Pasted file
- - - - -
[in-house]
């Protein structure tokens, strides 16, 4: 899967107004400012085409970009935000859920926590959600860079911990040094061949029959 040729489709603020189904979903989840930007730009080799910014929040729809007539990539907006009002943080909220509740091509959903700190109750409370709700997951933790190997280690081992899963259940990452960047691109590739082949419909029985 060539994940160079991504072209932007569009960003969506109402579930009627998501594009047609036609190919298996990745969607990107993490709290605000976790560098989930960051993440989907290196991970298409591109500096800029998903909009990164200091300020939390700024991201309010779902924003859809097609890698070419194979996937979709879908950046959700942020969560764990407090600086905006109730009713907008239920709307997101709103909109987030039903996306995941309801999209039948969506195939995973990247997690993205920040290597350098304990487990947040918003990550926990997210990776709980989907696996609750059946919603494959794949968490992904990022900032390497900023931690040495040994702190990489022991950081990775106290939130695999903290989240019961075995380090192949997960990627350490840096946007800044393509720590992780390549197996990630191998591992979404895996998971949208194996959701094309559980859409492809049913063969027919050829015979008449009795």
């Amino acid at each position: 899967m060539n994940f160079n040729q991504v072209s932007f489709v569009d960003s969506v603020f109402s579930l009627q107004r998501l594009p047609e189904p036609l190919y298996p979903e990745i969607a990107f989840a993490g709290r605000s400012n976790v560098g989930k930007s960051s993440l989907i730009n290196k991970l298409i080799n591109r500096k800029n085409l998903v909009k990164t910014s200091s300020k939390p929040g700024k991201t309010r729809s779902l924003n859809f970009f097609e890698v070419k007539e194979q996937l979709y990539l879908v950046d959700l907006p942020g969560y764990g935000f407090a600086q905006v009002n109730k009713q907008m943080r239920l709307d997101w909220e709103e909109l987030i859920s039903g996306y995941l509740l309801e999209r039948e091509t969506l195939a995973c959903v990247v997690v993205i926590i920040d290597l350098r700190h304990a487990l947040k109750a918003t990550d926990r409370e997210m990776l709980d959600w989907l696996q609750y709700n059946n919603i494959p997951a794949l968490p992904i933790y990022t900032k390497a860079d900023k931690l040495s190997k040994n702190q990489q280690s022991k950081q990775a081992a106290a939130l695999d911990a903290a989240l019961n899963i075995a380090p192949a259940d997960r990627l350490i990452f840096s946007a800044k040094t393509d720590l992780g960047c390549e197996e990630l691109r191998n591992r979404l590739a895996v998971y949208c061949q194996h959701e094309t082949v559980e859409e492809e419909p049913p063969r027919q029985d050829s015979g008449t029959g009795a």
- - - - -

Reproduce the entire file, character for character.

[in-house]
């Protein structure tokens, strides 16, 4: 899967107004400012085409970009935000859920926590959600860079911990040094061949029959 040729489709603020189904979903989840930007730009080799910014929040729809007539990539907006009002943080909220509740091509959903700190109750409370709700997951933790190997280690081992899963259940990452960047691109590739082949419909029985 060539994940160079991504072209932007569009960003969506109402579930009627998501594009047609036609190919298996990745969607990107993490709290605000976790560098989930960051993440989907290196991970298409591109500096800029998903909009990164200091300020939390700024991201309010779902924003859809097609890698070419194979996937979709879908950046959700942020969560764990407090600086905006109730009713907008239920709307997101709103909109987030039903996306995941309801999209039948969506195939995973990247997690993205920040290597350098304990487990947040918003990550926990997210990776709980989907696996609750059946919603494959794949968490992904990022900032390497900023931690040495040994702190990489022991950081990775106290939130695999903290989240019961075995380090192949997960990627350490840096946007800044393509720590992780390549197996990630191998591992979404895996998971949208194996959701094309559980859409492809049913063969027919050829015979008449009795």
């Amino acid at each position: 899967m060539n994940f160079n040729q991504v072209s932007f489709v569009d960003s969506v603020f109402s579930l009627q107004r998501l594009p047609e189904p036609l190919y298996p979903e990745i969607a990107f989840a993490g709290r605000s400012n976790v560098g989930k930007s960051s993440l989907i730009n290196k991970l298409i080799n591109r500096k800029n085409l998903v909009k990164t910014s200091s300020k939390p929040g700024k991201t309010r729809s779902l924003n859809f970009f097609e890698v070419k007539e194979q996937l979709y990539l879908v950046d959700l907006p942020g969560y764990g935000f407090a600086q905006v009002n109730k009713q907008m943080r239920l709307d997101w909220e709103e909109l987030i859920s039903g996306y995941l509740l309801e999209r039948e091509t969506l195939a995973c959903v990247v997690v993205i926590i920040d290597l350098r700190h304990a487990l947040k109750a918003t990550d926990r409370e997210m990776l709980d959600w989907l696996q609750y709700n059946n919603i494959p997951a794949l968490p992904i933790y990022t900032k390497a860079d900023k931690l040495s190997k040994n702190q990489q280690s022991k950081q990775a081992a106290a939130l695999d911990a903290a989240l019961n899963i075995a380090p192949a259940d997960r990627l350490i990452f840096s946007a800044k040094t393509d720590l992780g960047c390549e197996e990630l691109r191998n591992r979404l590739a895996v998971y949208c061949q194996h959701e094309t082949v559980e859409e492809e419909p049913p063969r027919q029985d050829s015979g008449t029959g009795a």